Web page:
On Tuesday, January 11, the Centers for Medicare and Medicaid Services (CMS) announces that it proposes to cover U.S. FDA-approved monoclonal antibodies directed against amyloid for the treatment of Alzheimer’s disease (AD) under Coverage with Evidence Development (CED) in CMS-approved randomized controlled trials. The decision does not require a beta-amyloid PET scan before or during treatment; however, CMS will cover one beta amyloid PET scan per patient for those participating in CMS-approved trials—or trials supported by the NIH—that include a beta amyloid PET scan as part of the protocol.
In reaction to the decision, SNMMI has issued the following statement:
In our first round of comments to CMS, we stressed the greater benefits of beta amyloid PET scans for early and accurate diagnosis of Alzheimer’s disease (compared to cerebrospinal fluid and blood biomarkers). Currently, PET is the only FDA-approved biomarker for identifying beta amyloid plaque.
Beta amyloid PET is critical in the process of selecting patients who can benefit from therapy with aducanumab. Patients who are clinically thought to have Alzheimer’s disease but who show no evidence of brain amyloid in a PET scan do not have Alzheimer’s; they very likely would not be helped by the drug, and they could be negatively affected by drug-related toxicities. Although amyloid PET was not required by recent FDA prescribing information, the trials that led to approval of aducanumab required PET biomarker confirmation of positive amyloid status before therapy.
National coverage of beta amyloid PET will increase patient access to this therapy and will also more clearly identify patients who are amyloid negative and would not be eligible for most trials. Currently, three FDA-approved radiopharmaceuticals are approved for use with PET to identify beta amyloid plaque: 18F-florbetapir, 18F-flutemetamol, and 18F-florbetaben. Their very limited use currently is covered under CED through the New IDEAS Study,1 a successor to the IDEAS Study that is focused on minority populations. Outside of this trial, however, these tracers are not covered by CMS.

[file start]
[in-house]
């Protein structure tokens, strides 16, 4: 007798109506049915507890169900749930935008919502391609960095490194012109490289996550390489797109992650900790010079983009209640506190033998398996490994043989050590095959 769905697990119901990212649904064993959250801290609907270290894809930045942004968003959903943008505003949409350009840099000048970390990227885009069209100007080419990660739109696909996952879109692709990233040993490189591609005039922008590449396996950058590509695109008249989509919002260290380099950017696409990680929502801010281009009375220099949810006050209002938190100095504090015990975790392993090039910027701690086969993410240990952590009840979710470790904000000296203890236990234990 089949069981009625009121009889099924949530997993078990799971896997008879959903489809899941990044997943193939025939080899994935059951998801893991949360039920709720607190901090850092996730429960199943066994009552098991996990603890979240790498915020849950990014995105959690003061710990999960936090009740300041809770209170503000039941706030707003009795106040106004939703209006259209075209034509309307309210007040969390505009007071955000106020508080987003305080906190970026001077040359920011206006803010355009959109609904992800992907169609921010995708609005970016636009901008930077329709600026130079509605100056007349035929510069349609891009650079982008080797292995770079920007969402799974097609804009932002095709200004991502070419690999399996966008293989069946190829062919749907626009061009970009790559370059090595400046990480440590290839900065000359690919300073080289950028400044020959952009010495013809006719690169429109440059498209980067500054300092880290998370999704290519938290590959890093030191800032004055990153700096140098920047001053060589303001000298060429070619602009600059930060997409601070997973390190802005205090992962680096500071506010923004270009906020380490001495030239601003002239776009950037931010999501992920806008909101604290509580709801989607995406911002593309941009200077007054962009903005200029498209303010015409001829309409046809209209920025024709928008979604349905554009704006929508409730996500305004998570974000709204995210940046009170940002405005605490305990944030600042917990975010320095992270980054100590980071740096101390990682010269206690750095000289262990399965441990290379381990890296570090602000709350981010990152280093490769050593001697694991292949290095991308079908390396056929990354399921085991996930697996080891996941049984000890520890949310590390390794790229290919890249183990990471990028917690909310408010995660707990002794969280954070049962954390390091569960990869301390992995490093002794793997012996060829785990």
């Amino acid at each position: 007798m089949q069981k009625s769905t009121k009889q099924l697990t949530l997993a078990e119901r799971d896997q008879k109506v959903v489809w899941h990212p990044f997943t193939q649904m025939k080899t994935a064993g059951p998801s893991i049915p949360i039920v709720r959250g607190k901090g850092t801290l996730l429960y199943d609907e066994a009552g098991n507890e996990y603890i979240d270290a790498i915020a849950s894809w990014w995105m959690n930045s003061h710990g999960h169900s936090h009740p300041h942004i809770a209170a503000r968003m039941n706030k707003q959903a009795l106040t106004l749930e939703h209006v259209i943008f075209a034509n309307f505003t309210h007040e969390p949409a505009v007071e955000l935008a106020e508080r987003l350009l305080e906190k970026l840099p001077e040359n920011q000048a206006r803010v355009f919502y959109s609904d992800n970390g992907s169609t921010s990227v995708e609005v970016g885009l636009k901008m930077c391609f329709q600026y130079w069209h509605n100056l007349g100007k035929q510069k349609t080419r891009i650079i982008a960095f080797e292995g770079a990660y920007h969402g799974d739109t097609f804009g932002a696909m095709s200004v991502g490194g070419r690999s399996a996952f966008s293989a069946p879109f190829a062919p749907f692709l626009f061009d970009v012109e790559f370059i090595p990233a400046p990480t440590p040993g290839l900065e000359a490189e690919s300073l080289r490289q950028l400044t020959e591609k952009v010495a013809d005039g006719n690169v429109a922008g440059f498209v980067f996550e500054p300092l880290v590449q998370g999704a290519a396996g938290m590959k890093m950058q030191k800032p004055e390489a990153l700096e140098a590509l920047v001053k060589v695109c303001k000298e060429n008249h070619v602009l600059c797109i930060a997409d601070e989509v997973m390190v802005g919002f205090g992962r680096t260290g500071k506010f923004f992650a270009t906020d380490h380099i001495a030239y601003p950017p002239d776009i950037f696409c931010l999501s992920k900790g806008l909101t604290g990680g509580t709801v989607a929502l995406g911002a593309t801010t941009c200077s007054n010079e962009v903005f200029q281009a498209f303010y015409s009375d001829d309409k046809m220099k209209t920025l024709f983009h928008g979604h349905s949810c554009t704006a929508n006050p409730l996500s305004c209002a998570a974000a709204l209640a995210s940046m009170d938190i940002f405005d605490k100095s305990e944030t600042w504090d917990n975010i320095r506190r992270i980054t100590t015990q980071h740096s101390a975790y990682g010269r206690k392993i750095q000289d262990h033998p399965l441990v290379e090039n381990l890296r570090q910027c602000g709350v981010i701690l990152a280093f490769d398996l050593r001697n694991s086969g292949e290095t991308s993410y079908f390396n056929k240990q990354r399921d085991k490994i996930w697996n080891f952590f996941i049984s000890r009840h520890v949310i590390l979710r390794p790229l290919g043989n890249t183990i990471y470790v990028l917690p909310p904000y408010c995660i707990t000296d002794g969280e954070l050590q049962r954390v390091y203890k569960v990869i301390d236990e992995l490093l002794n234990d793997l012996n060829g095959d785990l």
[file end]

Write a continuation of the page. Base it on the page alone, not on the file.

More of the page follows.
We are concerned that CMS did not significantly change their CED requirement for beta amyloid PET scans. This may continue to limit access of patients to clinical trials of the drug. Removing the CED requirement would have been timely—given the approval of aducanumab and the coverage of tau PET diagnostics as of January 1—and would also have helped ensure equitable access to the new therapy. In addition, the current limited CMS coverage pays the provider far less than the cost of the imaging agent, a situation that limits access to the scans for our most vulnerable populations.
SNMMI is continuing to review the proposed NCD and will be submitting comments to CMS. Our preliminary thoughts are that CMS’s decision to cover Alzheimer’s therapy under CED is an incomplete solution rather than a productive resolution that would allow widespread and equitable patient access to monoclonal antibody therapy or clinical trials of that treatment. We hope CMS will change its position in its final decision, due in April 2022. The society seeks broad national coverage of the scans either by a positive NCD or at Medicare Administrative Contractor discretion.